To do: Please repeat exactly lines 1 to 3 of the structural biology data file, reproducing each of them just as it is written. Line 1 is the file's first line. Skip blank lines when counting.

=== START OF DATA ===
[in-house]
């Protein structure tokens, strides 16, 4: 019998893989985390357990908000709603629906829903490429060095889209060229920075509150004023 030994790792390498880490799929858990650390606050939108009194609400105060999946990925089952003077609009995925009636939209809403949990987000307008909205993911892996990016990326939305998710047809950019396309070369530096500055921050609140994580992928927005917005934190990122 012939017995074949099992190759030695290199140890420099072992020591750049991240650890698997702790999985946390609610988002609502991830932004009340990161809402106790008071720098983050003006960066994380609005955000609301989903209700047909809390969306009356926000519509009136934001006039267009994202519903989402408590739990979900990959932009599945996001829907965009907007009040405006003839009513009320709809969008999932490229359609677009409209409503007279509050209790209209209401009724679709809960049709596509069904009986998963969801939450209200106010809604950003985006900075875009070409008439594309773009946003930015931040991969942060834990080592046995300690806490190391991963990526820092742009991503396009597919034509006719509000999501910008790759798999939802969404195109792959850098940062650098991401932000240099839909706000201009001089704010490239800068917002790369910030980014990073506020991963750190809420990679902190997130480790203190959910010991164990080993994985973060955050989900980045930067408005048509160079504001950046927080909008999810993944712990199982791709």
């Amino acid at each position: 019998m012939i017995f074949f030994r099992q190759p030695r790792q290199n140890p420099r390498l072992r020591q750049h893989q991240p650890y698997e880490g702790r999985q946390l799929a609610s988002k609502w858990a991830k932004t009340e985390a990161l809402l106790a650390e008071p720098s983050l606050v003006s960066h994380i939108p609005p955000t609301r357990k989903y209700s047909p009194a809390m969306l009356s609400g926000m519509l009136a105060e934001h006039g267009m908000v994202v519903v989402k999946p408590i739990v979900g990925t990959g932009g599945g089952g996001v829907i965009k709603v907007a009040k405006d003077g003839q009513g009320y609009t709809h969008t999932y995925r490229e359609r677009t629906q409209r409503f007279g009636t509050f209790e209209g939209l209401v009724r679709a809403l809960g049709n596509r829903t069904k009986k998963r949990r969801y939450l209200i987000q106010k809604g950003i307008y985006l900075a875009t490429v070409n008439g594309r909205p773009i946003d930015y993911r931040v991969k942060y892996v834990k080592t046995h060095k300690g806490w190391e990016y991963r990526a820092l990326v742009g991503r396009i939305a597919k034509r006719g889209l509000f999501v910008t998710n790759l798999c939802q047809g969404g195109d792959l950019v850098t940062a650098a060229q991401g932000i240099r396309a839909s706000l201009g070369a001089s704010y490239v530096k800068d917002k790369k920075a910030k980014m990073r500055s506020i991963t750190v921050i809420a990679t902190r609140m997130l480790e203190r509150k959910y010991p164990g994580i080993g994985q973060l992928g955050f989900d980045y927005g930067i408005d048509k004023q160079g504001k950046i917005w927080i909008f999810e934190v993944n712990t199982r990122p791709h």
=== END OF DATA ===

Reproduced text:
[in-house]
């Protein structure tokens, strides 16, 4: 019998893989985390357990908000709603629906829903490429060095889209060229920075509150004023 030994790792390498880490799929858990650390606050939108009194609400105060999946990925089952003077609009995925009636939209809403949990987000307008909205993911892996990016990326939305998710047809950019396309070369530096500055921050609140994580992928927005917005934190990122 012939017995074949099992190759030695290199140890420099072992020591750049991240650890698997702790999985946390609610988002609502991830932004009340990161809402106790008071720098983050003006960066994380609005955000609301989903209700047909809390969306009356926000519509009136934001006039267009994202519903989402408590739990979900990959932009599945996001829907965009907007009040405006003839009513009320709809969008999932490229359609677009409209409503007279509050209790209209209401009724679709809960049709596509069904009986998963969801939450209200106010809604950003985006900075875009070409008439594309773009946003930015931040991969942060834990080592046995300690806490190391991963990526820092742009991503396009597919034509006719509000999501910008790759798999939802969404195109792959850098940062650098991401932000240099839909706000201009001089704010490239800068917002790369910030980014990073506020991963750190809420990679902190997130480790203190959910010991164990080993994985973060955050989900980045930067408005048509160079504001950046927080909008999810993944712990199982791709």
């Amino acid at each position: 019998m012939i017995f074949f030994r099992q190759p030695r790792q290199n140890p420099r390498l072992r020591q750049h893989q991240p650890y698997e880490g702790r999985q946390l799929a609610s988002k609502w858990a991830k932004t009340e985390a990161l809402l106790a650390e008071p720098s983050l606050v003006s960066h994380i939108p609005p955000t609301r357990k989903y209700s047909p009194a809390m969306l009356s609400g926000m519509l009136a105060e934001h006039g267009m908000v994202v519903v989402k999946p408590i739990v979900g990925t990959g932009g599945g089952g996001v829907i965009k709603v907007a009040k405006d003077g003839q009513g009320y609009t709809h969008t999932y995925r490229e359609r677009t629906q409209r409503f007279g009636t509050f209790e209209g939209l209401v009724r679709a809403l809960g049709n596509r829903t069904k009986k998963r949990r969801y939450l209200i987000q106010k809604g950003i307008y985006l900075a875009t490429v070409n008439g594309r909205p773009i946003d930015y993911r931040v991969k942060y892996v834990k080592t046995h060095k300690g806490w190391e990016y991963r990526a820092l990326v742009g991503r396009i939305a597919k034509r006719g889209l509000f999501v910008t998710n790759l798999c939802q047809g969404g195109d792959l950019v850098t940062a650098a060229q991401g932000i240099r396309a839909s706000l201009g070369a001089s704010y490239v530096k800068d917002k790369k920075a910030k980014m990073r500055s506020i991963t750190v921050i809420a990679t902190r609140m997130l480790e203190r509150k959910y010991p164990g994580i080993g994985q973060l992928g955050f989900d980045y927005g930067i408005d048509k004023q160079g504001k950046i917005w927080i909008f999810e934190v993944n712990t199982r990122p791709h």